Monday Conversation: Thad DuVall

September 15, 2008 3:18pm | by:
David Knight took the win at yesterday’s Moose Racing Snowshoe GNCC in West Virginia, but Thad DuVall stole the show by leading most of the racing and finishing second—by just three seconds—on a 250F. That’s the highest finish ever in a GNCC for a 250F, but now that Thad’s on the verge of sewing up the GNCC XC2 Lites Championship, he’s itching to move up to a 450 and try to grab another podium finish. We called the 18-year-old GNCC talent to find out about his phenomenal ride at Snowshoe.

Racer X: Well, Thad, what the heck got into you on Snowshoe?
Thad DuVall: I don’t really know! I just felt really good all day.

  • Thad DuVall made history by finishing second overall
  • The Snowshoe tracak was fast with a few mudholes thrown in
  • DuVall actually led David Knight and the rest of the field for most of the three-hour race
  • Thad rides a WR250F, but he's looking forward to getting on a 450.
What have you been doing over the summer break? Did you expect to come out guns blazing like this, or did you surprise yourself?
I kind of surprised myself. I actually took some time off when the summer break began, and then I went back to my regular training program. I rode a lot with Kailub Russell. I would go down to his place and he would come up here. But it wasn’t anything that different. When I woke up in the morning, I just felt good. I went out early and I walked the track in the morning and helped out some of the young kids in the Youth race, and I just had a good feeling.

At Snowshoe, everyone starts in rows of five on the pavement in the middle of town. You were in the third row. How did the race come together for you?
On the second lap, I started to realize it would be a pretty crazy day. I was right with Knight, and I realized that I could just ride and keep up with him. Then I knew it was going to be something special. If it wasn’t for Knight, I wouldn’t have had to ride nearly as hard!

How was the track?
It wasn’t as bad as last year. It wasn’t as gnarly, but there were still a lot of mud holes, so it was still pretty tough.
How did you handle the mud holes?
I didn’t get stuck all day until the last lap, so I think that helped me gain some time. I would just go fast in the fast stuff and then in the technical sections I would just take my time.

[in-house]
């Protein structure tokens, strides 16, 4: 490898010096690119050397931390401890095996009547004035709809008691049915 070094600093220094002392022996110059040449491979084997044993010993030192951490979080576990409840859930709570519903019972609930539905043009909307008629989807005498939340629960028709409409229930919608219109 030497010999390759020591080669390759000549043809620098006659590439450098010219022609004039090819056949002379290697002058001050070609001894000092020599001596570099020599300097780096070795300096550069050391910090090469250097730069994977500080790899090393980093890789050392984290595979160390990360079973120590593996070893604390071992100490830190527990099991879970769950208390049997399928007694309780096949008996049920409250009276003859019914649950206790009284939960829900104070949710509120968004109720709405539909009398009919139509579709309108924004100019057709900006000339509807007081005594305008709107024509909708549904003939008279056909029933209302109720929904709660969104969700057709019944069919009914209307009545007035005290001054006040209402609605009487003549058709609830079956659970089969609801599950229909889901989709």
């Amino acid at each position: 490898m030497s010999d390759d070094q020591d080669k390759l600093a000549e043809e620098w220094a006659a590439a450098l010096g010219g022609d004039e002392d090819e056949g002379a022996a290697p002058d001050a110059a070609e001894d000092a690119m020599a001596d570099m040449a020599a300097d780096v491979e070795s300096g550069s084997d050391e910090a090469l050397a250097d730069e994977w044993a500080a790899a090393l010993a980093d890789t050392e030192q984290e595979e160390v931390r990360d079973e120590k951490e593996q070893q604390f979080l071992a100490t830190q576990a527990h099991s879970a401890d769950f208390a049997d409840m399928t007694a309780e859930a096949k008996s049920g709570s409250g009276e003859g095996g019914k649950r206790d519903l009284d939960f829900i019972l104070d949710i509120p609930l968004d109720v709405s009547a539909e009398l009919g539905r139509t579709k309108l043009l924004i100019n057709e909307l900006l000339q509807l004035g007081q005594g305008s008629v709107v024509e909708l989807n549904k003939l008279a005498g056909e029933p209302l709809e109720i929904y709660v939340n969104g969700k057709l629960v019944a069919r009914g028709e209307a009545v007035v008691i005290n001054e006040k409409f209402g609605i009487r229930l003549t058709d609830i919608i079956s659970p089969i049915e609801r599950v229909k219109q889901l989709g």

You’re racing for your class win, but did your team tell you that you were leading the race overall?
I pretty much knew where I was on my own, but I had told my team not to tell me where I was in the overall. I just wanted to focus on riding my own race.

Knight even told me you were gaining time on some of the really slick corners. What do you attribute that to?
I attribute that to riding the WR250F. It has a good tractable power. We had a long, gravel, twisty road. It was like racing up Pikes Peak or something, just third and fourth gear up it, and I was just flat tracking through the corners. I don’t know what go into me!

Did you get caught up in trying to win the race overall at any point?
I never really lost focus. I knew Knight was going to get strong at the end, and I knew he would put on a charge. It really didn’t matter. Last year I finished fourth overall here and it was cool, so I really just wanted to win my class - I wasn’t too concerned with the overall. So I just charged and kept my own pace.

  • The Snowshoe race started on pavement in the ski resort's village
  • Thad had the West Virginia fans on his side
  • Thad only needs a few points at the next race in Unadilla to clinch the XC2 championship
Then you crashed on the pavement.
Yeah, I fell on the last corner when you leave the pavement in the pits. It was pretty nasty. My mom said someone had just crashed before me, so maybe there was gas on the ground. I took out bicycle racks and stuff like that. Everyone was surprised I got up and finished. I’m all scraped up right now.

Did that take the wind out of your sails?
It was harder because I knew I had blown it. But the wind didn’t come out of my sails until I got stuck on the last lap. I just buried it clear up to the front fender, and I had to get it out mostly by myself. There were only a few people down there to help. After that, I was cruising, and then I was like, “I can’t give up now—I can’t give up.” I don’t know where the energy came from, because I had already gone through my second wind at that point. It was like my fourth and fifth wind! But everyone was cheering me on. It was like I was David Knight coming through there trying to win a championship. The fans were really cheering. The last two miles were just logging roads and ski slopes, and I had that 250F on the rev limiter in fifth gear, totally wide open. My goggles were sucked back to my eyeballs! If I had crashed, it would have been pretty bad, but I knew I was pretty close to winning the race, so I had to try it. I came up a little short, but second overall, that’s not too bad.

Well, you’re on the verge of wrapping the XC2 Title. Do you have a plan to race a 450?
Well, the plan is to race the next race, [Unadilla] New York, on a 250F and try to get top five overall and clinch the title. From there on out, I’m parking the 250F and riding the 450. I’m faster on it [and] I’m smoother on it. I can’t wait to race it.